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Prince George’s County may soon get its first culinary incubator courtesy of a government contractor-turned-coworking entrepreneur and her aspiring food truck-owner husband. 

Samia and Chris Bingham realized there was a gap in the culinary incubator/commercial kitchen space in the county when Chris was trying to launch his own vegetarian food truck in 2016. The duo behind the newly launched Flavors Culinary Group live in Waldorf, so Chris was hoping to work out of Prince George’s, preferably somewhere in the central or southern part of the county. 

But there were few spaces to be found — a few churches renting out space was pretty much it, said Samia. They decided to try to start one for themselves, but it was a tough sell for landlords. Instead, they opened a coworking space, CoWorx City in Waldorf, and let chefs and other food businesses come in and do pop-ups in the common area. 

The message from these nascent caterers and other food business owners was clear: There is nowhere in the area to base their businesses. 

“That started it again for us. We said, ‘We are going to have to close the space and actually get a commercial kitchen to support these food entrepreneurs. We have to shift this focus,’” said Samia, who is Flavors’ founder and CEO.

CoWorx closed in July so the Binghams could focus on Flavors. Samia, a former contract specialist for the Department of Defense, also still runs her own government contracting consulting firm. 

And so they returned the food incubator to the front burner. They are actively looking at two different spaces near Landover, and hope to open the venue, which they’ve dubbed Flavors, by the fall of 2020. They’ve also launched a campaign called the “Founding 50” to try to land their first 50 members between now and the facility’s opening.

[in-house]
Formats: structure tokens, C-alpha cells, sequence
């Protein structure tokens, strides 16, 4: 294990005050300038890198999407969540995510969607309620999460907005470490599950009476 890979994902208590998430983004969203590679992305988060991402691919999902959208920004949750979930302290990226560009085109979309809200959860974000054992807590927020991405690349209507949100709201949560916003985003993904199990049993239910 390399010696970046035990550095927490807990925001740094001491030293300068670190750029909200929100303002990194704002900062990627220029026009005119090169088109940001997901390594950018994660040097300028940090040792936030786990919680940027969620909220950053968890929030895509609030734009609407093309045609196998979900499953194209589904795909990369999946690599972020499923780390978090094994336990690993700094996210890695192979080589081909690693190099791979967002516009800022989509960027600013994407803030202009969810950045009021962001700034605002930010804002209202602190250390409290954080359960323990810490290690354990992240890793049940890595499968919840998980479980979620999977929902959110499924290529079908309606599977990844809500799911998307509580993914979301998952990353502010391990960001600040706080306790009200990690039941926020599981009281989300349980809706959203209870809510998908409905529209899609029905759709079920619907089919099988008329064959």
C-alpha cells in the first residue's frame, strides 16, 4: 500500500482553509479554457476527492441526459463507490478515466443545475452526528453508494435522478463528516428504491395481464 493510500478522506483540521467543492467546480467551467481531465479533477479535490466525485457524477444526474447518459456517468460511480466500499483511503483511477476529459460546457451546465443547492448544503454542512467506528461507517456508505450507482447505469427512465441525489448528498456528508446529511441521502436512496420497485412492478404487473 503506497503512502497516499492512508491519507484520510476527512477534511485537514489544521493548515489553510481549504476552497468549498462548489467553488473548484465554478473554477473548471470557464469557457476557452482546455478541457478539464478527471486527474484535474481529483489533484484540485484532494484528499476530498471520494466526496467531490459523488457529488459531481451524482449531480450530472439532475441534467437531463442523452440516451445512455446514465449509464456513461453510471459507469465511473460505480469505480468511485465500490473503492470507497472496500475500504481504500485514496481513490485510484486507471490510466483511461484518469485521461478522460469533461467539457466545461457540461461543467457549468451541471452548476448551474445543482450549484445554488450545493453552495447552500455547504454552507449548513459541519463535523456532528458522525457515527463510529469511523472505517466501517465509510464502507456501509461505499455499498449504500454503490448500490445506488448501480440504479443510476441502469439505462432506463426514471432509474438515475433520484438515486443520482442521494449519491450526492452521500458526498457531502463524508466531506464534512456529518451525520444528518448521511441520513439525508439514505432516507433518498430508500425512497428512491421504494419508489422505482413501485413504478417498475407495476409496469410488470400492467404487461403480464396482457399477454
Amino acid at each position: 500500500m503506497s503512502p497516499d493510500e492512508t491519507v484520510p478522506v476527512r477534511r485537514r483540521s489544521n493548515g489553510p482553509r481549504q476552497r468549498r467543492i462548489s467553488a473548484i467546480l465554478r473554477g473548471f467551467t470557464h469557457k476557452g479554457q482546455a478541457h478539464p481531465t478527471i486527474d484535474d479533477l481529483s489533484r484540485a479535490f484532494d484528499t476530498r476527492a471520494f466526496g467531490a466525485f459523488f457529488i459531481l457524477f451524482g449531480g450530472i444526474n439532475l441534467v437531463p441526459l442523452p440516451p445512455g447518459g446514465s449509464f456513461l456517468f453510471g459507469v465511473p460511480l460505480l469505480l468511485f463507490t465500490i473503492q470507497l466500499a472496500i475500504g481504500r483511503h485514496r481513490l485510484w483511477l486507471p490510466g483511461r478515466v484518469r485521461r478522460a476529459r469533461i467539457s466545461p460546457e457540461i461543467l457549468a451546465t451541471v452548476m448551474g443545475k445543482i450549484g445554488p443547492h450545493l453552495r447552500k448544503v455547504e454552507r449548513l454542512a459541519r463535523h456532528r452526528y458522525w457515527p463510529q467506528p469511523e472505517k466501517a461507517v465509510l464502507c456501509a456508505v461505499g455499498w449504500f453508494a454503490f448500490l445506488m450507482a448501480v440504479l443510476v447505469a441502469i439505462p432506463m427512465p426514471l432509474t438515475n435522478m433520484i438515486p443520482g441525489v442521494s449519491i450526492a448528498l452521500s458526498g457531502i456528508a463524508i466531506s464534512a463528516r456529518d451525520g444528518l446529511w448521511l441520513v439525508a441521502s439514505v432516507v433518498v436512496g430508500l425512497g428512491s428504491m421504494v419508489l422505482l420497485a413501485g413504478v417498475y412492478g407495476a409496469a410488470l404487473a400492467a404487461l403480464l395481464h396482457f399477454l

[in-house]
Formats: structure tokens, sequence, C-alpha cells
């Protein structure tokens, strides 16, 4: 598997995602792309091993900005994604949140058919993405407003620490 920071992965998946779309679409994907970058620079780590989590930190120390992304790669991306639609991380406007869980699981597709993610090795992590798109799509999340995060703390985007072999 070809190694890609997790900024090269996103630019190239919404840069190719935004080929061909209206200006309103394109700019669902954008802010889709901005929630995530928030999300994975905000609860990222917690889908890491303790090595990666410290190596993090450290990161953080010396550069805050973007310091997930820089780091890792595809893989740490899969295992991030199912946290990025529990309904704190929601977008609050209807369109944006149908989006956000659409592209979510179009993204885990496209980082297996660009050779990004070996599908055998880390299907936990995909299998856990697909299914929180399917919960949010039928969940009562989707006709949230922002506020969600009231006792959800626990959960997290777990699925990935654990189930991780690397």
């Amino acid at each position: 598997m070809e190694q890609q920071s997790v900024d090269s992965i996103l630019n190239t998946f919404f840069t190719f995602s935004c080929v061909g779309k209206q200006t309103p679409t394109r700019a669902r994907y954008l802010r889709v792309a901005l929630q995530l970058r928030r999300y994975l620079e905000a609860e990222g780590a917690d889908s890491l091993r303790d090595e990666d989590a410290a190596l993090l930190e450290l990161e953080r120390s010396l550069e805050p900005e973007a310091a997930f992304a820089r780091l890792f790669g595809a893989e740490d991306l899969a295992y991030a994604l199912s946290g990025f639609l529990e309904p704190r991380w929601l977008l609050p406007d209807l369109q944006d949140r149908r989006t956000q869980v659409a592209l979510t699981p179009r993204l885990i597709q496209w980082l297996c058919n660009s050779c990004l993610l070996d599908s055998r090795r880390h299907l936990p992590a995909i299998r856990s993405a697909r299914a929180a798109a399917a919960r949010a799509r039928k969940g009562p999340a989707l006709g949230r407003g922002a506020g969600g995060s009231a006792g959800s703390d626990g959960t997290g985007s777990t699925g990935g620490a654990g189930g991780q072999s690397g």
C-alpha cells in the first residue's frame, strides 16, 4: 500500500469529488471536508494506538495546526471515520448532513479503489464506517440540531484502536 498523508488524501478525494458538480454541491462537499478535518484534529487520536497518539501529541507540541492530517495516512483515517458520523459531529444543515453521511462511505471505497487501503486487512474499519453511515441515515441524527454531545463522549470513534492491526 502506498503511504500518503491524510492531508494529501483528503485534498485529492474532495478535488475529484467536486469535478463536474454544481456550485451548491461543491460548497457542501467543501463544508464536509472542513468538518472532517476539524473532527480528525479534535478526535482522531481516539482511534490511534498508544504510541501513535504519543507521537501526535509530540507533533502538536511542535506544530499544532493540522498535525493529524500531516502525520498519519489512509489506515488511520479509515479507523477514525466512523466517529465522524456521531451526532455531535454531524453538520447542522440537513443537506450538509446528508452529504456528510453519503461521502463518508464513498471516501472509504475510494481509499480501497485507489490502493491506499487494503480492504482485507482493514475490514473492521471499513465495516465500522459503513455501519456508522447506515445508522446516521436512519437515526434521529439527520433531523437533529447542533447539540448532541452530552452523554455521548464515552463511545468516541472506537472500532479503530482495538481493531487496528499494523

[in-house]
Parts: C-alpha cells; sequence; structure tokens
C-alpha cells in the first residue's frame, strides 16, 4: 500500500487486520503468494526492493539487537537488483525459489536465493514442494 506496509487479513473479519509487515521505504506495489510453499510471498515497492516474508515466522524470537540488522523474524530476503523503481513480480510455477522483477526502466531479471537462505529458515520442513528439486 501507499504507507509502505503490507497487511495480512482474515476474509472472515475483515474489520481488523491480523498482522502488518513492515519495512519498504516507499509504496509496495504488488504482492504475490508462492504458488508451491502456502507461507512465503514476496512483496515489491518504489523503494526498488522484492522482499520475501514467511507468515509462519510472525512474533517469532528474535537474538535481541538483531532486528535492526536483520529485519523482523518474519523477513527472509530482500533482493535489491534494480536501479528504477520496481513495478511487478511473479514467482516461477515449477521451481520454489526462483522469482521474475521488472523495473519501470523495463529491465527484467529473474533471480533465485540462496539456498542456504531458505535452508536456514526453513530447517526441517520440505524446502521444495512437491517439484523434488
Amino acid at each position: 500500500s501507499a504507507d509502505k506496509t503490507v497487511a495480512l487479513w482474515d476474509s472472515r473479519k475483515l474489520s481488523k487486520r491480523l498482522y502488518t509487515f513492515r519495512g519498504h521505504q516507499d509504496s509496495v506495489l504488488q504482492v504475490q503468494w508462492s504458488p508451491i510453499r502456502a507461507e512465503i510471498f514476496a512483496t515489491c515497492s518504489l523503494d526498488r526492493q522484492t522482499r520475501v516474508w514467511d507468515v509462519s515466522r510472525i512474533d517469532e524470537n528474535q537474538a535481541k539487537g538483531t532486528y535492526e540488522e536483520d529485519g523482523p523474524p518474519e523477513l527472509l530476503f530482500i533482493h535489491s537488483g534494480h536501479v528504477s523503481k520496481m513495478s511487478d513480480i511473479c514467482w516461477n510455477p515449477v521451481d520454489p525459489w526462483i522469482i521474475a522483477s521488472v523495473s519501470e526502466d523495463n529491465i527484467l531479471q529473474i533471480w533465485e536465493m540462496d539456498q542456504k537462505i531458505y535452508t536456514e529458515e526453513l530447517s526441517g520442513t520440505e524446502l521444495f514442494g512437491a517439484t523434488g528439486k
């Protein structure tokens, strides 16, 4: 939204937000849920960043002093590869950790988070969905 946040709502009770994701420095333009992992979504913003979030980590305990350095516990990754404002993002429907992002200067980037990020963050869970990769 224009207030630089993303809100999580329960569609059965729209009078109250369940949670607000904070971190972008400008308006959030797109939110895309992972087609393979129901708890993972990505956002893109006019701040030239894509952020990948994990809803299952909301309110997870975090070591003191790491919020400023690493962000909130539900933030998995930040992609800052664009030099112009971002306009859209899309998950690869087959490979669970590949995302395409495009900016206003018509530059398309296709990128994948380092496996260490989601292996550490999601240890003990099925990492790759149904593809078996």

Chris, whose title is vice president and COO, is already out meeting potential members and Samia is working on the development of the actual venue, which she expects to cost about $150,000. She’s also working to establish relationships within the food world so that they’ve got the chops to help grow the businesses they serve, Samia said. 

“We’re making those connections with the people that can help these entrepreneurs get into grocery stores, build their e-commerce platforms, so once our doors open, we’re ready to serve our members on a full scale,” she said. 

Samia envisions a venue of between 13,000 and 24,000 square feet that combines a licensed commercial kitchen, office and event space, and virtual restaurant. On the latter, in addition to consumer-packaged goods companies and food truck operators as members, she expects some chefs and caterers to use the space to fill orders from online platforms such as Grubhub and Postmates. 

The facility, which is being designed by Kendrick Richardson of RDS Architecture, will even have a pickup depot space to ease those driver pickups. 

Flavors Culinary Group also has another element to it: a staffing firm. In addition to running the incubator, Samia and Chris will fill food-related jobs out of the new location, from staffing short-term gigs such as catering positions to long-term jobs such as line cooks and front-of-the-house jobs, Samia said. 

The Flavors model is already gaining traction; in addition to bringing on one of her former investors from her coworking space days, Samia received a $14,000 investment from UPS through its UPS Store Small Biz Challenge. 

Chris may even resurrect the food truck idea once the incubator is up and running. If he does, it’s Samia’s goal for Flavors to be able to offer him and its other members more than just “a bunch of great ovens,” Samia joked. 

“The lessons I learned from my own coworking space was that small business owners don’t just need the space, they also need resources to be able to grow their business,” she said. “So we’re talking with Prince George’s County Economic Development Center about the needs of small biz owners, and specifically food entrepreneurs. It has to be more than just the space in order for them to be successful.”